Like any technology, EVs take an ecological toll on the earth and in particular their batteries require huge lithium mines. Half of global production is from Australia; 20 percent from Chile. Mines can release toxic pollution and gobble up scarce water resources. A good article by climate activist Jonathan Neale explains how lithium production must be made more just and ecologically sound — he thinks it is possible. Those who want to keep driving cars need to compare the damage related to gasoline cars — emissions, oil wells, pipelines and refineries — vs. lithium mines. Neither is perfect and both harm poor people and poor regions disproportionately. But overall lithium mines aren’t as bad — carbon emissions damage the entire earth in dramatic and not-yet fully understood ways.
As with any new technology, it’s important to compare the new technology (with new harms) against the technology it is replacing (with harms that might feel invisible because we are used to them.) Windmills kills some birds and change landscapes — but to really understand the harm you need to compare them to oil wells, coal mines, pipelines, and CO2 emissions — which overall harm more birds and will change more landscapes.
Since I’m so bike oriented, I’ve barely driven the EV since we got it, but Nora uses it most days. On a few trips to the beach it was easy finding places to charge — even a fun challenge. It’s also a funny feeling when you pass a gas station, because your gasoline car-brain thinks “do I need to get gas?” but then you realize the gas station is irrelevant.
The Bolt is peppy — since there’s no engine and no transmission, it accelerates super fast and goes up hills easily. There is no oil to change and many fewer moving parts than a gasoline car, so at least in theory it should require less maintenance. We’ll see.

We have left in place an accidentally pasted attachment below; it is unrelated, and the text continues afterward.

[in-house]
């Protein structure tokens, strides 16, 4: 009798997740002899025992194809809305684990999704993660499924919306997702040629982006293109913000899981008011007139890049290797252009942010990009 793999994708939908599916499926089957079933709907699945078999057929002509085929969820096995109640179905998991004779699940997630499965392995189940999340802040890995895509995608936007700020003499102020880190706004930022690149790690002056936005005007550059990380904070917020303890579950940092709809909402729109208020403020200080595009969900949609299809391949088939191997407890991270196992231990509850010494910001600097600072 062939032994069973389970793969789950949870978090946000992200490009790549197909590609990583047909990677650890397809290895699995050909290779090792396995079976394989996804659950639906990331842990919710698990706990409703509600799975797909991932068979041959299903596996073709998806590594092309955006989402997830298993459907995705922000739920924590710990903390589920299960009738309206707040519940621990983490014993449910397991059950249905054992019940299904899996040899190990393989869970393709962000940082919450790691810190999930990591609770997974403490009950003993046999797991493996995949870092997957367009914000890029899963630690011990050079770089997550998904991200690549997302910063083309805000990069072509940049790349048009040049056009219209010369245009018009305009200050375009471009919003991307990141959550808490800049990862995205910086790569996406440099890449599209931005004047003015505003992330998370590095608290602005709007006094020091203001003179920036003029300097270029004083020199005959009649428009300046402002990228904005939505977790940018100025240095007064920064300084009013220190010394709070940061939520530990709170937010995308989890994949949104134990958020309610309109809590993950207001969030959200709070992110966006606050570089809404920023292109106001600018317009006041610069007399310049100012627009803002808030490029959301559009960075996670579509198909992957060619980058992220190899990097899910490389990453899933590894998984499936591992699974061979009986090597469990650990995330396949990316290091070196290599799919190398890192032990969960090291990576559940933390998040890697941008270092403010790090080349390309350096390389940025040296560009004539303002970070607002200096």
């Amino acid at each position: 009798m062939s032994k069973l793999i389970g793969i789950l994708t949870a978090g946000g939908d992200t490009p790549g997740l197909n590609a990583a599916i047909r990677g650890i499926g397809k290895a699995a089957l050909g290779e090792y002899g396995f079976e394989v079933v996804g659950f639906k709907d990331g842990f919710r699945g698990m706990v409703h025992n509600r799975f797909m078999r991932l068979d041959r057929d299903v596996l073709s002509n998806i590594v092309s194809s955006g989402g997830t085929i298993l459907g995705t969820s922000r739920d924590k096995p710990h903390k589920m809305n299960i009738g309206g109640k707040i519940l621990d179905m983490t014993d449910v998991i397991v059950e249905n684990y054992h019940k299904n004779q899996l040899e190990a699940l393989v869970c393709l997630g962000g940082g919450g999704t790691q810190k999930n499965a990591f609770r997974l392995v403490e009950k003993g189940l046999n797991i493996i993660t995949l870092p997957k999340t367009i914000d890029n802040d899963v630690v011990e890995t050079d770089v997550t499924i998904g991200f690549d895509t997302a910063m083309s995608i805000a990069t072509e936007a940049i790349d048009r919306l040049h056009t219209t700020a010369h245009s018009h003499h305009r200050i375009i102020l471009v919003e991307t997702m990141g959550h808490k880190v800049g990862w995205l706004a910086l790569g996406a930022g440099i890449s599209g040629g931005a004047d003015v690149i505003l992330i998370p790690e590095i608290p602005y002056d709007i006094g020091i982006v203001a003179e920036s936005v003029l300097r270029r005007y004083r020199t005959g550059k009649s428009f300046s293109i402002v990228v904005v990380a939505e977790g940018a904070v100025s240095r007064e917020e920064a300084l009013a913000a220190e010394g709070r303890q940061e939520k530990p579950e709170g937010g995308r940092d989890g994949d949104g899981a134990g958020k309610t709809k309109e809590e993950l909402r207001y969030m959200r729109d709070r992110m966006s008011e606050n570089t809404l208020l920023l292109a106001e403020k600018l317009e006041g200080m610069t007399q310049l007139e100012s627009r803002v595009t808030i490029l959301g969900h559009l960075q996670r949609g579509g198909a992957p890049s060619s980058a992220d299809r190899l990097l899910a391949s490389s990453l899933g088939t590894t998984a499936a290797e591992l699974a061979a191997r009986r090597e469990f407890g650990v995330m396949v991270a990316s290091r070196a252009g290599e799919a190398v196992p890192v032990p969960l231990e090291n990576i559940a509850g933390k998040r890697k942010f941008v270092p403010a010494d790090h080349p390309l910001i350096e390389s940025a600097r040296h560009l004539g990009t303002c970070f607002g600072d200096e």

I can’t believe I’m writing a car review for Slingshot but I strongly believe the climate crisis calls on all of us to be deeply flexible — open to change and the unexpected. The way we grew up and all the stuff we’re used to isn’t sustainable, and we have to dump it right away. More than half of all human CO2 emissions since the beginning of time have happened since 1988 — the year it became clear that human emissions were causing climate change and also, oddly, the year Slingshot started publishing.
Socially on a global and institutional level — as well as individually — it helps to have a vision for what a sustainable, non-fossil fueled work would look like. Socially, this is necessary to figure out very complex and long-term plans and changes.
Individually, having such a vision helps avoid terror, hopelessness and paralysis looking at an existential crisis that seems too big for any single individual. When I think about how the world could be better if it were sustainable, it gives me a giddy sense of excitement — even while I also realize getting there might be difficult or even unlikely.
Almost every human activity we’re part of day-to-day is killing the earth, so for almost everything around us, there’s an alternative we can imagine.
• Transportation – 28% of US emissions: Walking, biking, transit, electric cars, electric buses, electric trucks, people living closer to jobs and necessities, high speed trains running on electricity instead of airplanes, ships with high-tech sails. Cities redesigned to make it easier to bike and walk. Free and better public transit. More local production – less moving stuff around. A slower and more local pace of life that emphasizes seeing stuff along the way instead of being all being about the destination. Reclaiming the rich social experience of traveling by train.
• Electrical generation – 27% of US emissions: Wind, solar, geothermal, small hydro, tidal power. Storage that pumps water uphill when there is surplus power and that runs turbines when power is needed.
• Industry – 22 % of US emissions: Using less stuff and smarter methods. I want to better understand what this category means.
• Commercial & residential – 12% of US emissions: Phase out natural gas and electrify everything.
• Agriculture – 10% of US emissions: Less animal agriculture. Organic and sustainable farming techniques that sink carbon. Gardens and fruit trees everywhere.
Humans figured out how to harness fire — and now if we want to save ourselves we need to learn how to stop burning stuff.
A super weird part of the whole process is that in general, I hate buying stuff and when I do, I always feel a sense of regret knowing that I’m degrading the earth and feeding the industrial beast. But strangely, with the car and the other electrical stuff, I had an unfamiliar feeling of calm and being part of the future.